Heartburn is a burning sensation in the centre of your chest. It’s caused by acid reflux – stomach acid escaping into your oesophagus (food pipe) and back to your throat.

By Wallace Health I Medically reviewed by Adrian Roberts.
Page last reviewed: October 2018 I Next review due: October 2021


Heartburn can last for a few minutes or for a few hours and can be annoying and painful. Other heartburn symptoms are:

  • A sour taste at the back of your mouth
  • A feeling that something’s lodged in your throat
  • Regurgitating food
  • Chest pain
  • Nausea

Heartburn is a common condition, sometimes accompanied by indigestion, that usually occurs after eating – especially overeating or late-night eating.

Heartburn symptoms can also occur at night when you’re lying in your bed, as it’s easier for stomach acid to seep into your oesophagus.

In most cases, heartburn can be relieved by taking a heartburn remedy and making lifestyle changes.

Causes of heartburn

Heartburn symptoms caused by acid reflux can be triggered by certain foods and drinks, including:

  • Alcoholic drinks
  • Coffee
  • Chocolate
  • Citrus fruits and citrus fruit juices
  • Fatty, fried or spicy foods
  • Onions, garlic and tomatoes

You’re more likely to suffer from heartburn symptoms if you’re:

  • Pregnant – pregnancy weakens the valve at the top of your stomach
  • A smoker
  • Overweight
  • Stressed

Certain medicines can also cause heartburn including anti-inflammatories, such as ibuprofen, and aspirin. Stomach ulcers can also cause heartburn.

Talk to your doctor if you’re concerned about symptoms

You can book an appointment with a Spire private GP today.

Conditions related to heartburn

Heartburn is often a symptom of two common conditions:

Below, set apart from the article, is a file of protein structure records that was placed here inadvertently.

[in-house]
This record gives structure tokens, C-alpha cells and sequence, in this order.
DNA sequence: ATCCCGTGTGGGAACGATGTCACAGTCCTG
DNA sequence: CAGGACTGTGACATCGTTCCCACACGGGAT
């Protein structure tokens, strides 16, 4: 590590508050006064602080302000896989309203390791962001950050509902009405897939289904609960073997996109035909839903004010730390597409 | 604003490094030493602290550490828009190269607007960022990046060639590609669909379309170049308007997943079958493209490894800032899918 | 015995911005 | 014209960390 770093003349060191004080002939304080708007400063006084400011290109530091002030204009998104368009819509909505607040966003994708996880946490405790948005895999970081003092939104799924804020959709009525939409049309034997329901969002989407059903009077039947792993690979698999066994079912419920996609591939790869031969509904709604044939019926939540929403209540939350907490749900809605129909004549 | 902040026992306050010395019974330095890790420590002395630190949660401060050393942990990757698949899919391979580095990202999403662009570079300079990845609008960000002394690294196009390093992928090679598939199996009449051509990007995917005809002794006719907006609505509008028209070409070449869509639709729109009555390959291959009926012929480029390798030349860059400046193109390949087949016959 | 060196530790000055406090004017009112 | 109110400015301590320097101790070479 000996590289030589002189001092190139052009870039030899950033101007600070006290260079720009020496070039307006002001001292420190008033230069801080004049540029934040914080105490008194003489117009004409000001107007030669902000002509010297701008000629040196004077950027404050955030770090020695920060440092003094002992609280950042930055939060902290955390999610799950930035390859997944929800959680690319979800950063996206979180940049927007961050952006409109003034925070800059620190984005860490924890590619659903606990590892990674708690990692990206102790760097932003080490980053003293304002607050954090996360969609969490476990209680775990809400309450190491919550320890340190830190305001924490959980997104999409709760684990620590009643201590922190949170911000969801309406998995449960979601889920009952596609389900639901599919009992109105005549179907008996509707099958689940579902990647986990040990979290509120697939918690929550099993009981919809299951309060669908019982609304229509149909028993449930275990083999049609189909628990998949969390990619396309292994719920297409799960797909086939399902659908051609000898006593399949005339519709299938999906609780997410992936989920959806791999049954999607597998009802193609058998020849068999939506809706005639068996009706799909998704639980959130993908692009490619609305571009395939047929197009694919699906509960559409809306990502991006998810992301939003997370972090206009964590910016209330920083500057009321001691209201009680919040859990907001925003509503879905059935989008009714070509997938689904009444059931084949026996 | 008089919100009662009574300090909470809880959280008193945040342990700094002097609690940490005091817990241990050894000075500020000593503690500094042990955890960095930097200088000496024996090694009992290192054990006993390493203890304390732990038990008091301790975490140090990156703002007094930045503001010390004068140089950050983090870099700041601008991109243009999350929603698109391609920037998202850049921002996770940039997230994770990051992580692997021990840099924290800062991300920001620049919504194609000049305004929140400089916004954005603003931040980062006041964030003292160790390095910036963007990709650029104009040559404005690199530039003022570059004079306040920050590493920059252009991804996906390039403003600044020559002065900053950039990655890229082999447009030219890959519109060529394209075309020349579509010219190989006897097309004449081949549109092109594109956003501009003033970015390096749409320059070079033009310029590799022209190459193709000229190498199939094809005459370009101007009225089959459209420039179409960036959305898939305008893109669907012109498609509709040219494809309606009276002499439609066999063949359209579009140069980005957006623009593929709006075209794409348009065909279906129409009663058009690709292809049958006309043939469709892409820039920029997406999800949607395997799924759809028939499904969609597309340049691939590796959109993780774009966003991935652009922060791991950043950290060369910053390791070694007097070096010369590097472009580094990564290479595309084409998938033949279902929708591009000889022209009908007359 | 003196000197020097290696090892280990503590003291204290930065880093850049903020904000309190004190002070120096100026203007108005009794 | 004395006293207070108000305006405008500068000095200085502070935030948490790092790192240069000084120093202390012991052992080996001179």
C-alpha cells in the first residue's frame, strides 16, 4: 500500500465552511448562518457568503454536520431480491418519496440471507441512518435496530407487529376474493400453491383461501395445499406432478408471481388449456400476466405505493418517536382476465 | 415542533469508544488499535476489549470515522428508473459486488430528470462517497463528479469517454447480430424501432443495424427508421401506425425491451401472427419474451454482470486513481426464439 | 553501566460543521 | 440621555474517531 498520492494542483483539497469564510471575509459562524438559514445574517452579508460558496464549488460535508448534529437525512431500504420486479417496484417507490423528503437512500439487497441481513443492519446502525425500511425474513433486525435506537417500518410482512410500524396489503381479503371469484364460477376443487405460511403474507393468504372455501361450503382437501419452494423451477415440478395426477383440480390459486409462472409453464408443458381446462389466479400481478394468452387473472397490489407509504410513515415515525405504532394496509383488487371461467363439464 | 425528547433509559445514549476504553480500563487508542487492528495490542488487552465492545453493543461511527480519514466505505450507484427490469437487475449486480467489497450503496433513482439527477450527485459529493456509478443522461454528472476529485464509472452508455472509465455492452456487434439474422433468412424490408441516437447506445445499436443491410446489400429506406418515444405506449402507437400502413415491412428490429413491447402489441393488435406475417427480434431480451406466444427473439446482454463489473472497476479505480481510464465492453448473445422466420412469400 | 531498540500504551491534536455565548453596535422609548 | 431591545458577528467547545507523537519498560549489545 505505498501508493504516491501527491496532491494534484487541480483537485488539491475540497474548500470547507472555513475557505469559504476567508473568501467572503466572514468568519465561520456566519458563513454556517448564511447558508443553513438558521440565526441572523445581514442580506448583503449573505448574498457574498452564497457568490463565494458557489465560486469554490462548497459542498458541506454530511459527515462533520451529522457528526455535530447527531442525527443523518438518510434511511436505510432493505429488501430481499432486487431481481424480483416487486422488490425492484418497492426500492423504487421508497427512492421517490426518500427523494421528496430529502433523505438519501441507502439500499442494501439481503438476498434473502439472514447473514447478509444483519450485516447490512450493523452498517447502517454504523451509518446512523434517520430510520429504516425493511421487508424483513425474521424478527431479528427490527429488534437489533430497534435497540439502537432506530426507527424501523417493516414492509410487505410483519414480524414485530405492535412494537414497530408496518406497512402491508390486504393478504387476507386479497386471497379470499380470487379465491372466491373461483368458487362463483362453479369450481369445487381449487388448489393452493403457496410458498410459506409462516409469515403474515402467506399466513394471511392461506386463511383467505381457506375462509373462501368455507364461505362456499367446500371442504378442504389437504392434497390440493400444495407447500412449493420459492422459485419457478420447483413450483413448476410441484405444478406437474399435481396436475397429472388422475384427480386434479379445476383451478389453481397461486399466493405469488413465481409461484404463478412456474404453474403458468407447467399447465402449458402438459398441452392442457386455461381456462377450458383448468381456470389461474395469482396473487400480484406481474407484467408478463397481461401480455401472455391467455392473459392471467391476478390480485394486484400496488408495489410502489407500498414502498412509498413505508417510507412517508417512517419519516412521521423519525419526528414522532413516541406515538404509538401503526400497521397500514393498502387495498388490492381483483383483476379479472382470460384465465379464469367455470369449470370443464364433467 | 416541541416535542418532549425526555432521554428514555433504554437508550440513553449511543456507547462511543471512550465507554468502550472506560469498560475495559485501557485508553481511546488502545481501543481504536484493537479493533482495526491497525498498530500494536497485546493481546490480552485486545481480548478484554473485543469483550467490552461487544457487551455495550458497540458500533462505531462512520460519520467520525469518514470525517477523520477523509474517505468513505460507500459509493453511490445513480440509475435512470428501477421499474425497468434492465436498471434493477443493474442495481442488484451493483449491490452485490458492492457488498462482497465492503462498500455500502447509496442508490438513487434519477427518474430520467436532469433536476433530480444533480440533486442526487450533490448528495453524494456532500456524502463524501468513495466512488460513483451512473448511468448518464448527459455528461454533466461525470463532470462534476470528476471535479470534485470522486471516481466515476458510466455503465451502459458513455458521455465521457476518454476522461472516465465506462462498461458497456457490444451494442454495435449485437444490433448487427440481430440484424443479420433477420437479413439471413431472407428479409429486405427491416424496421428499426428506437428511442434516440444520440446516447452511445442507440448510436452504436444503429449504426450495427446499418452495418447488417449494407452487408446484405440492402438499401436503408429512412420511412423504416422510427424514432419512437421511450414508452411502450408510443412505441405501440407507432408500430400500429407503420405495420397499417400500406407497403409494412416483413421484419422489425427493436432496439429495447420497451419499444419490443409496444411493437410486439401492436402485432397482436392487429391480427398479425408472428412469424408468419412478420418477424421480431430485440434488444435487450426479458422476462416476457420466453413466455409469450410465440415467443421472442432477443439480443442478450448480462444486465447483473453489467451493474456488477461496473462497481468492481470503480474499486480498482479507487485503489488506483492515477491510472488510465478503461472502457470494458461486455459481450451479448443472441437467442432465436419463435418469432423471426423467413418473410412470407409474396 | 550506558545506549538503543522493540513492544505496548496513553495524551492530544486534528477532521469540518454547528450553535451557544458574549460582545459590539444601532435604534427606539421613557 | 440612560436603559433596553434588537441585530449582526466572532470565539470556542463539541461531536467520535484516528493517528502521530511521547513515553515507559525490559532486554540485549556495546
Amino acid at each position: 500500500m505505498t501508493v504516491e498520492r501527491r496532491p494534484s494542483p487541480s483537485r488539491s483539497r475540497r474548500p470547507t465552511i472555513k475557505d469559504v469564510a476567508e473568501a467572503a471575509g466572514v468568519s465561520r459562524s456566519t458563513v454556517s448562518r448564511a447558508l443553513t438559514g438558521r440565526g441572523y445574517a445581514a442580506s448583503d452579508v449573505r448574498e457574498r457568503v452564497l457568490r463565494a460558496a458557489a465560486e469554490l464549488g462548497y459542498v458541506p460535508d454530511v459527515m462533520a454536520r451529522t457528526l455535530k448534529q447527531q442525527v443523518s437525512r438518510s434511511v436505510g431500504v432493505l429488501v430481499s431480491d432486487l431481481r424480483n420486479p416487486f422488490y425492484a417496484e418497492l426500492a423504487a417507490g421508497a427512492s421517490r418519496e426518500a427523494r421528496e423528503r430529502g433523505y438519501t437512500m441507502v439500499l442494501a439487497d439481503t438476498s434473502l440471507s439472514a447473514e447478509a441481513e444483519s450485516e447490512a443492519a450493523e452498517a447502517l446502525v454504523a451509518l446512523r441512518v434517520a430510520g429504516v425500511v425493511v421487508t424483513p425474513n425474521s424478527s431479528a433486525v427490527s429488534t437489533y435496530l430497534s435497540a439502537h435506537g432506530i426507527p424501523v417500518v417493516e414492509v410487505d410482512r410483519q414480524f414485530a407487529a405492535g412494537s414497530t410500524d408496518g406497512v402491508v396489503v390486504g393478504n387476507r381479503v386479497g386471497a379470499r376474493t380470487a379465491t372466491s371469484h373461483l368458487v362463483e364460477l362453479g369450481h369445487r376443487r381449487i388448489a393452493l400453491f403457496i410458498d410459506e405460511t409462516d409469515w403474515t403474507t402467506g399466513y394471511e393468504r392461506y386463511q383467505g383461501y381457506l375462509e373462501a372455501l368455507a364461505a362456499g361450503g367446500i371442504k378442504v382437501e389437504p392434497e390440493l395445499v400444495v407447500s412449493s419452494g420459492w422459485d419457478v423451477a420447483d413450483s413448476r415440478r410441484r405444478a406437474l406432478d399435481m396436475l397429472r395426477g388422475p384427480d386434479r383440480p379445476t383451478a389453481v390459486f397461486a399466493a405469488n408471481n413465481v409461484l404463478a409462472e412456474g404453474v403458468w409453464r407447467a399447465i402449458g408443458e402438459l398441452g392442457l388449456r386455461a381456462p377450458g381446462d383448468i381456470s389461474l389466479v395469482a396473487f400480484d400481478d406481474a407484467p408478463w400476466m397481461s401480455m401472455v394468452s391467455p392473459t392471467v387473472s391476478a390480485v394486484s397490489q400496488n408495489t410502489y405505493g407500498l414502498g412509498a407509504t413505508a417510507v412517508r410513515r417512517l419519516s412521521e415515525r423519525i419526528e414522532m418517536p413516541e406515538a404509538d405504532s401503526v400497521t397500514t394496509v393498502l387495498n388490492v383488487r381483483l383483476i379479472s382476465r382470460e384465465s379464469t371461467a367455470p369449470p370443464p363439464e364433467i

Getting a diagnosis for heartburn

If you’re having two bouts of heartburn a week, you should make an appointment with your GP.

Your GP will discuss your heartburn symptoms with you and may refer you for tests. These tests may include:

  • A gastroscopy (endoscopy) - a tiny camera to film inside your digestive system
  • An X-ray of your digestive system
  • Ambulatory pH testing – to check the acidity levels in your oesophagus as you move around

The results will help your GP exclude or diagnose any possible conditions and provide you with treatment you may need. They may also refer you to a gastroenterologist, a consultant specialising in the digestive system.

Seek medical attention immediately if you have very painful heartburn accompanied by any of the following symptoms:

  • Shortness of breath
  • Pain or a burning sensation radiating down your arms or neck
  • Dizziness
  • A cold sweat

Treatments for heartburn

Most heartburn symptoms can be relieved with lifestyle changes, medication and, in rare cases, surgery.

Lifestyle Changes

To help relieve and prevent heartburn and heartburn symptoms, you should:

  • Lose any excess weight
  • Follow an acid reflux diet to avoid trigger foods and drinks
  • Eat less – and eat earlier in the evening
  • Stop smoking
  • Raise the head of your bed so you’re lying on a slight tilt


Your GP or consultant may prescribe medication to reduce the amount of acid produced in your stomach. Alternatively, your GP might prescribe a heartburn remedy, such as an antacid. Antacids are also available as over-the-counter treatments.


If lifestyle changes and medication fail to relieve your heartburn, your GP or consultant might suggest a procedure called a gastroscopy to look inside your oesophagus. However, this procedure will usually only be considered if you have gastro-oesophageal reflux disease (GORD).

If you are suffering from painful gallstones or gallbladder disease, your GP may recommend gallbladder removal surgery.

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